In this study, Miako N. P. Rankin highlights the crucial interrelatedness of form and meaning at all levels in order to consider specific types of American Sign Language (ASL) expression.
The meaning of any linguistic expression resides not only in the words, but also in the ways that those words are conveyed. In her new study, Miako N. P. Rankin highlights the crucial interrelatedness of form and meaning at all levels in order to consider specific types of American Sign Language (ASL) expression. In particular, Form, Meaning, and Focus in American Sign Language considers how ASL expresses non-agent focus, similar to the meaning of passive voice in English.
Rankin’s analyses of the form-meaning correspondences of ASL expressions of non-agent focus reveals an underlying pattern that can be traced across sentence and verb types. This pattern produces meanings with various levels of focus on the agent. Rankin has determined in her meticulous study that the pattern of form-meaning characteristic of non-agent focus in ASL is used prolifically in day-to-day language. The recognition of the frequency of this pattern holds implications regarding the acquisition of ASL, the development of curricula for teaching ASL, and the analysis of ASL discourse in effective interpretation.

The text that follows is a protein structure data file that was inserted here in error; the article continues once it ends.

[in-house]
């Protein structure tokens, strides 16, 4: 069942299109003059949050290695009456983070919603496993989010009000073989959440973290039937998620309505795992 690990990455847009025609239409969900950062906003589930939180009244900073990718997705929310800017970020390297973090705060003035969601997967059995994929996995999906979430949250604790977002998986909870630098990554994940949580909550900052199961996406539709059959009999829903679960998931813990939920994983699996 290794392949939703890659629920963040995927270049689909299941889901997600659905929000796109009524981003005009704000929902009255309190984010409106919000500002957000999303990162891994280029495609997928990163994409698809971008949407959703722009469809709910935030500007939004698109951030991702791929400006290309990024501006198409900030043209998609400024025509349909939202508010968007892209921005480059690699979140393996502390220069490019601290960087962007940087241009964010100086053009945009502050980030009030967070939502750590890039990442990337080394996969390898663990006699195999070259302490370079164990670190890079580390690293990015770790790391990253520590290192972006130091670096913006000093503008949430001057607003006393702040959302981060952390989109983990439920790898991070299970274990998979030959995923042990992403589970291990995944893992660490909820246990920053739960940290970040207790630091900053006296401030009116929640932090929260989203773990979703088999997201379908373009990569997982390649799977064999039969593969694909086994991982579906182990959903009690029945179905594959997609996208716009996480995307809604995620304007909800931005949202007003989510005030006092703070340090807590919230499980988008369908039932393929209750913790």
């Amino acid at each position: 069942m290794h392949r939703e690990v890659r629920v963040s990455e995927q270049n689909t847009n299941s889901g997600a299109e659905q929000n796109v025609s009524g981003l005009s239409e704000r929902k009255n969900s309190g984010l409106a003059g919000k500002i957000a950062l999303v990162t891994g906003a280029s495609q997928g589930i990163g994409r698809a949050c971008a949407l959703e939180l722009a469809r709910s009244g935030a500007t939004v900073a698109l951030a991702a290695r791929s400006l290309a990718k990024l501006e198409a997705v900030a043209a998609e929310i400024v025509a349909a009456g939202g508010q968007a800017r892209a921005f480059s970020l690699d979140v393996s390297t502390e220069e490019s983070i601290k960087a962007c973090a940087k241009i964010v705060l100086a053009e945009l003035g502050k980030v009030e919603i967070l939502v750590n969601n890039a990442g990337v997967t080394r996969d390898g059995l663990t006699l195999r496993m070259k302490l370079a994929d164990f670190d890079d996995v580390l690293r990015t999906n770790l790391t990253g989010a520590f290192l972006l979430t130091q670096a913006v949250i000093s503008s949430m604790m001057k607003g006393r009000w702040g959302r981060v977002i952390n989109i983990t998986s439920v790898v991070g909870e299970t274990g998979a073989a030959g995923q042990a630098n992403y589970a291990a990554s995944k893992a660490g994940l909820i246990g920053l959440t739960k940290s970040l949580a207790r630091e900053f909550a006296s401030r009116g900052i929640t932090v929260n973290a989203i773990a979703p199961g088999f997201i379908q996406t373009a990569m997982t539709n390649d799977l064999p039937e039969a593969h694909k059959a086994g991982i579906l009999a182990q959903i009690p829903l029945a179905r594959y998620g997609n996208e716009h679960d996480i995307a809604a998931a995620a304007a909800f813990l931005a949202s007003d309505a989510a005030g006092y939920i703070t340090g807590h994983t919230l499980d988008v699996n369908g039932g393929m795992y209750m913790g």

Miako N. P. Rankin is an Assistant Professor in the Department of Linguistics at Gallaudet University in Washington, DC.
"Rankin’s study gives us a welcome look at focus variability in ASL that has not been documented previously. The questions raised will appeal both to cognitive linguists, who might pursue further analyses— Terry Janzen, Journal of Deaf Studies and Deaf Education
of focus, profiling, and construal in ASL discourse, and to interpretation researchers, who strive to better understand the complex meanings that emerge from various grammatical constructions in ASL."